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The main function of the immune system is to prevent or limit infections, fungi, and parasites, such as protozoa and worms. The first line of defense against microorganisms is the intact skin and mucous membranes. If microorganisms breach this line and enter the body, then the innate arm of the immune system (second line of defense) is available to destroy the invaders. Because the components of the innate arm (Table 57–1) are preformed and fully active, they can function immediately upon entry of the microorganisms. The ability of the innate arm to kill microorganisms is not specific. For example, a neutrophil can ingest and destroy many different kinds of bacteria.

TABLE 57–1Main Components of Innate and Adaptive Immunity That Contribute to Humoral (Antibody-Mediated) Immunity and Cell-Mediated Immunity

Highly specific protection is provided by the adaptive (acquired) arm of the immune system (third line of defense), but it takes several days for this arm to become fully functional. The two components of the adaptive arm are cell-mediated immunity and antibody-mediated (humoral) immunity. An overview of the functions and interactions between many of the important members of the innate and adaptive arms of the immune response is provided in Figure 57–1. (The features of the innate and the adaptive arms of the immune system are contrasted in Table 57–2.)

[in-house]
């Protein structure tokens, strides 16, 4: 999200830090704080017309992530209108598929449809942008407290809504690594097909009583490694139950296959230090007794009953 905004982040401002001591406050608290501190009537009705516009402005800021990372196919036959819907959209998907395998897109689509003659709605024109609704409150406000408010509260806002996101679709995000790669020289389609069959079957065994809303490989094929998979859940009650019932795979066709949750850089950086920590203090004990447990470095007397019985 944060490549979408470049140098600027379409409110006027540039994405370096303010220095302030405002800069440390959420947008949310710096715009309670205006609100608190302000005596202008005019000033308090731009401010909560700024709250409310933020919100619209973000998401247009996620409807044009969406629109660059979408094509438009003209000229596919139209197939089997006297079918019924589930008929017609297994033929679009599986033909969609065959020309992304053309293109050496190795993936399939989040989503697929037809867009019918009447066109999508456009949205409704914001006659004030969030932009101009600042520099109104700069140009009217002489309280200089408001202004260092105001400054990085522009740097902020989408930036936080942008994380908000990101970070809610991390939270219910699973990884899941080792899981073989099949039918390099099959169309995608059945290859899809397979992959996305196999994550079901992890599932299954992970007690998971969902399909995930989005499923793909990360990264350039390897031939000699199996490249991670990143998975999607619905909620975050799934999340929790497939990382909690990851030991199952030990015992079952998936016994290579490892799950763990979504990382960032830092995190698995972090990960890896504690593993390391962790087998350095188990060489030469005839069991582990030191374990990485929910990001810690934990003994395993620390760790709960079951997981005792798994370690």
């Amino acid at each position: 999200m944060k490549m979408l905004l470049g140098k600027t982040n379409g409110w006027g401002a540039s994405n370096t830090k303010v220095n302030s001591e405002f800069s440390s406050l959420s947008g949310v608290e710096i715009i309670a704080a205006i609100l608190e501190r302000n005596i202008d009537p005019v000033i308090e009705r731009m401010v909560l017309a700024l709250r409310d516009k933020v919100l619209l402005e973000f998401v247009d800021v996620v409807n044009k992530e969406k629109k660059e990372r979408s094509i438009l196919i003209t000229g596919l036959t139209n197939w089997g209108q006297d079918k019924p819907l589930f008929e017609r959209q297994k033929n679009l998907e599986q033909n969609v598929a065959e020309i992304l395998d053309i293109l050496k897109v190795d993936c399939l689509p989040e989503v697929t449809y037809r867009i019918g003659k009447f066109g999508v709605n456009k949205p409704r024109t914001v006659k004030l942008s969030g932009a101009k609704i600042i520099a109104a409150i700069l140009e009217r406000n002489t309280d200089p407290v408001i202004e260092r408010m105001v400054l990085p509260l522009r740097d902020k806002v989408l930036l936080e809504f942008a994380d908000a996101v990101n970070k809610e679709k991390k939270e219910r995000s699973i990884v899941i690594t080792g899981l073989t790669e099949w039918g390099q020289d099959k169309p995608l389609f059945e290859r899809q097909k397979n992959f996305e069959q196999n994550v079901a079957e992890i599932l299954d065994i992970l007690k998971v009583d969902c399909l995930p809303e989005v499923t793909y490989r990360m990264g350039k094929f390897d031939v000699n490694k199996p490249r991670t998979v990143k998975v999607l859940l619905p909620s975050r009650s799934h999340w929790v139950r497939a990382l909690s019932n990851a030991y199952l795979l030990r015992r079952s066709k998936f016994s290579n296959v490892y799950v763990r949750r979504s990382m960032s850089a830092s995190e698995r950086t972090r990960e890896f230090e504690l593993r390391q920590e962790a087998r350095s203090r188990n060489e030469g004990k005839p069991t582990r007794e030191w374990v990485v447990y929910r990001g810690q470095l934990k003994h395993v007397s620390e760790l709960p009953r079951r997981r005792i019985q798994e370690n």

Introduction to the interactions and functions of the major components of the immune system. Left: Antibody-mediated (humoral) immunity. This is our main defense against extracellular, encapsulated, pyogenic bacteria such as staphylococci and streptococci. Antibodies also neutralize toxins, such as tetanus toxin, as well as viruses, such as hepatitis B virus. Right: Cell-mediated immunity. There are two distinct components. (1) Helper T cells and macrophages are our main defense against intracellular bacteria, such as M. tuberculosis, and fungi, such as Histoplasma capsulatum. (2) Cytotoxic T cells are an important defense against viruses and act by destroying virus-infected cells. (IL-4 and IL-5 are interleukin-4 and interleukin-5, respectively.)

TABLE 57–2Important Features of Innate and Adaptive Immunity

The cell-mediated arm consists primarily of T lymphocytes (e.g., helper T ...

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